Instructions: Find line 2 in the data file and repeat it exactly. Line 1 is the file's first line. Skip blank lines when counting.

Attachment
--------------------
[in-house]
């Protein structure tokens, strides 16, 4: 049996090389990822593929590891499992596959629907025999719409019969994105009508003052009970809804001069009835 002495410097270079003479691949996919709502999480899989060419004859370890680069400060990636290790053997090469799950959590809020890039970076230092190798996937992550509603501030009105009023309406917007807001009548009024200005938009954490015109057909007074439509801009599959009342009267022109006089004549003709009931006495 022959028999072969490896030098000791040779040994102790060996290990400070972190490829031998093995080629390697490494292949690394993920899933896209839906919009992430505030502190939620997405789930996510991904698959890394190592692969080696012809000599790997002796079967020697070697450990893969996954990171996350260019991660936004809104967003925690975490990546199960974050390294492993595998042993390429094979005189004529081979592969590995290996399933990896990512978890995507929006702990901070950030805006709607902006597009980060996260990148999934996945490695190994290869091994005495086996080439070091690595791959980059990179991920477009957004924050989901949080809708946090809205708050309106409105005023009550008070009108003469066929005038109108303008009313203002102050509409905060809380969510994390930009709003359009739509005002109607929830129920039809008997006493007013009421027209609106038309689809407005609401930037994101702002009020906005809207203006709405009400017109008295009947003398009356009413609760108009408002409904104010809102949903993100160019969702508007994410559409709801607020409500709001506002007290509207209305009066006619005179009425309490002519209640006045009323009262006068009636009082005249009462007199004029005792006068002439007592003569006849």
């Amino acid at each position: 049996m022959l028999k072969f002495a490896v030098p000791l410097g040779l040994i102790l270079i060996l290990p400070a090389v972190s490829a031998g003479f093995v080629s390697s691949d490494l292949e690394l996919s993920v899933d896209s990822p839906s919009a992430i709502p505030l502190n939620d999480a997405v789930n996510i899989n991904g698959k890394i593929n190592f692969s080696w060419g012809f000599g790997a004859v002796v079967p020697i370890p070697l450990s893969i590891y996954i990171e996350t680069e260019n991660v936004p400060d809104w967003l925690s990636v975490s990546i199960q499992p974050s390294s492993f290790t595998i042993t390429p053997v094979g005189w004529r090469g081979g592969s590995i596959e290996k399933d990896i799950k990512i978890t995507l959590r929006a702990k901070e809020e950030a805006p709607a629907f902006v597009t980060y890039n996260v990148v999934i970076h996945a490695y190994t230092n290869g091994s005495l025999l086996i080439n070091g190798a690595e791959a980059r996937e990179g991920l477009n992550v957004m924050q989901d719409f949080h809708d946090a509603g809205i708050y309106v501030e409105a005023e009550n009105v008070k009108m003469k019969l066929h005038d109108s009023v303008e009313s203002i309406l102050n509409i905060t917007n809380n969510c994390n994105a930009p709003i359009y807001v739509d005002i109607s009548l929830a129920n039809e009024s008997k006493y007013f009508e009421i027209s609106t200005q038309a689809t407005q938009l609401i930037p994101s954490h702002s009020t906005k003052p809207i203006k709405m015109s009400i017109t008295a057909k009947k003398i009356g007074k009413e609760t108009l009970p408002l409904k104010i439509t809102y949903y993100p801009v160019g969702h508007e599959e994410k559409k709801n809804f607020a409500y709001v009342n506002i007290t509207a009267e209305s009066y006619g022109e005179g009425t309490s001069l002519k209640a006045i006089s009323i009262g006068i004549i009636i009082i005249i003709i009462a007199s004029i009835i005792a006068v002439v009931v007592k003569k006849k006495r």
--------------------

């Protein structure tokens, strides 16, 4: 049996090389990822593929590891499992596959629907025999719409019969994105009508003052009970809804001069009835 002495410097270079003479691949996919709502999480899989060419004859370890680069400060990636290790053997090469799950959590809020890039970076230092190798996937992550509603501030009105009023309406917007807001009548009024200005938009954490015109057909007074439509801009599959009342009267022109006089004549003709009931006495 022959028999072969490896030098000791040779040994102790060996290990400070972190490829031998093995080629390697490494292949690394993920899933896209839906919009992430505030502190939620997405789930996510991904698959890394190592692969080696012809000599790997002796079967020697070697450990893969996954990171996350260019991660936004809104967003925690975490990546199960974050390294492993595998042993390429094979005189004529081979592969590995290996399933990896990512978890995507929006702990901070950030805006709607902006597009980060996260990148999934996945490695190994290869091994005495086996080439070091690595791959980059990179991920477009957004924050989901949080809708946090809205708050309106409105005023009550008070009108003469066929005038109108303008009313203002102050509409905060809380969510994390930009709003359009739509005002109607929830129920039809008997006493007013009421027209609106038309689809407005609401930037994101702002009020906005809207203006709405009400017109008295009947003398009356009413609760108009408002409904104010809102949903993100160019969702508007994410559409709801607020409500709001506002007290509207209305009066006619005179009425309490002519209640006045009323009262006068009636009082005249009462007199004029005792006068002439007592003569006849």